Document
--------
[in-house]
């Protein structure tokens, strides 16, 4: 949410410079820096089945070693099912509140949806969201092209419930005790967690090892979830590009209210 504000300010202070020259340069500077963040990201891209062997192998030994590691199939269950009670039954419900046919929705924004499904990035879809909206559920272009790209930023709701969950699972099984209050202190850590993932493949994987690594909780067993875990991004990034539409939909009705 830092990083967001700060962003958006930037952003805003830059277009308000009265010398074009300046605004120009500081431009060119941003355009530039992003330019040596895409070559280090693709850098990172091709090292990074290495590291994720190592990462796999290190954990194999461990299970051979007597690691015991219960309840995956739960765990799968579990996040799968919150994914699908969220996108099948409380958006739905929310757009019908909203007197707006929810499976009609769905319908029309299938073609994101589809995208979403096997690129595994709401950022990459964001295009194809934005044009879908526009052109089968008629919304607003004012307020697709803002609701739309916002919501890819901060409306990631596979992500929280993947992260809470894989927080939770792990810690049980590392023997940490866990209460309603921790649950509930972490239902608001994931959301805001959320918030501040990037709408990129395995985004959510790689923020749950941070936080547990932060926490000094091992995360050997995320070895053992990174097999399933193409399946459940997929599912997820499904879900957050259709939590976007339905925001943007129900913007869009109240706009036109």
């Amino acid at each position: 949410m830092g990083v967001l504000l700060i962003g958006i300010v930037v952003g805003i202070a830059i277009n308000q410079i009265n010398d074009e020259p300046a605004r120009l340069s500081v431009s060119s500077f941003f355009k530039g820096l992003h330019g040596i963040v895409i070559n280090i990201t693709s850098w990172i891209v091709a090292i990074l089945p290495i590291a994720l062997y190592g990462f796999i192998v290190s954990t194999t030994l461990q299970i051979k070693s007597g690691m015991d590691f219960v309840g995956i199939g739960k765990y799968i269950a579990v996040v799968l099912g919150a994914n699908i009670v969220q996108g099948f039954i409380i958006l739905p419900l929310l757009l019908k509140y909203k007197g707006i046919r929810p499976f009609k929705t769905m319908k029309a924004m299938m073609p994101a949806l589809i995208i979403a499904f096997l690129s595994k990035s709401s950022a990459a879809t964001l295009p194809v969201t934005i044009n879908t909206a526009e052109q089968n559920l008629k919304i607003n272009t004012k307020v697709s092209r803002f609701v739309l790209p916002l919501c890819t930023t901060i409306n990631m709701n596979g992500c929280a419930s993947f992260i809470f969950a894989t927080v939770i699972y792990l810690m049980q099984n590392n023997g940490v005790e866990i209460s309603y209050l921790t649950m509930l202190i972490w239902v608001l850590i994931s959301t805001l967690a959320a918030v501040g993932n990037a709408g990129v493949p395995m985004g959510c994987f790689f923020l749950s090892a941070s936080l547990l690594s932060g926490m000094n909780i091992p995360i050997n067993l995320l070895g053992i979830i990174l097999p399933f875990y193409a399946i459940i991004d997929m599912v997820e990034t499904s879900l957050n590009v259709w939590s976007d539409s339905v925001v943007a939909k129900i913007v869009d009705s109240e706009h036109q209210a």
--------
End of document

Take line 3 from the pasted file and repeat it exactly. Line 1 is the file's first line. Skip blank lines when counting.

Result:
């Amino acid at each position: 949410m830092g990083v967001l504000l700060i962003g958006i300010v930037v952003g805003i202070a830059i277009n308000q410079i009265n010398d074009e020259p300046a605004r120009l340069s500081v431009s060119s500077f941003f355009k530039g820096l992003h330019g040596i963040v895409i070559n280090i990201t693709s850098w990172i891209v091709a090292i990074l089945p290495i590291a994720l062997y190592g990462f796999i192998v290190s954990t194999t030994l461990q299970i051979k070693s007597g690691m015991d590691f219960v309840g995956i199939g739960k765990y799968i269950a579990v996040v799968l099912g919150a994914n699908i009670v969220q996108g099948f039954i409380i958006l739905p419900l929310l757009l019908k509140y909203k007197g707006i046919r929810p499976f009609k929705t769905m319908k029309a924004m299938m073609p994101a949806l589809i995208i979403a499904f096997l690129s595994k990035s709401s950022a990459a879809t964001l295009p194809v969201t934005i044009n879908t909206a526009e052109q089968n559920l008629k919304i607003n272009t004012k307020v697709s092209r803002f609701v739309l790209p916002l919501c890819t930023t901060i409306n990631m709701n596979g992500c929280a419930s993947f992260i809470f969950a894989t927080v939770i699972y792990l810690m049980q099984n590392n023997g940490v005790e866990i209460s309603y209050l921790t649950m509930l202190i972490w239902v608001l850590i994931s959301t805001l967690a959320a918030v501040g993932n990037a709408g990129v493949p395995m985004g959510c994987f790689f923020l749950s090892a941070s936080l547990l690594s932060g926490m000094n909780i091992p995360i050997n067993l995320l070895g053992i979830i990174l097999p399933f875990y193409a399946i459940i991004d997929m599912v997820e990034t499904s879900l957050n590009v259709w939590s976007d539409s339905v925001v943007a939909k129900i913007v869009d009705s109240e706009h036109q209210a």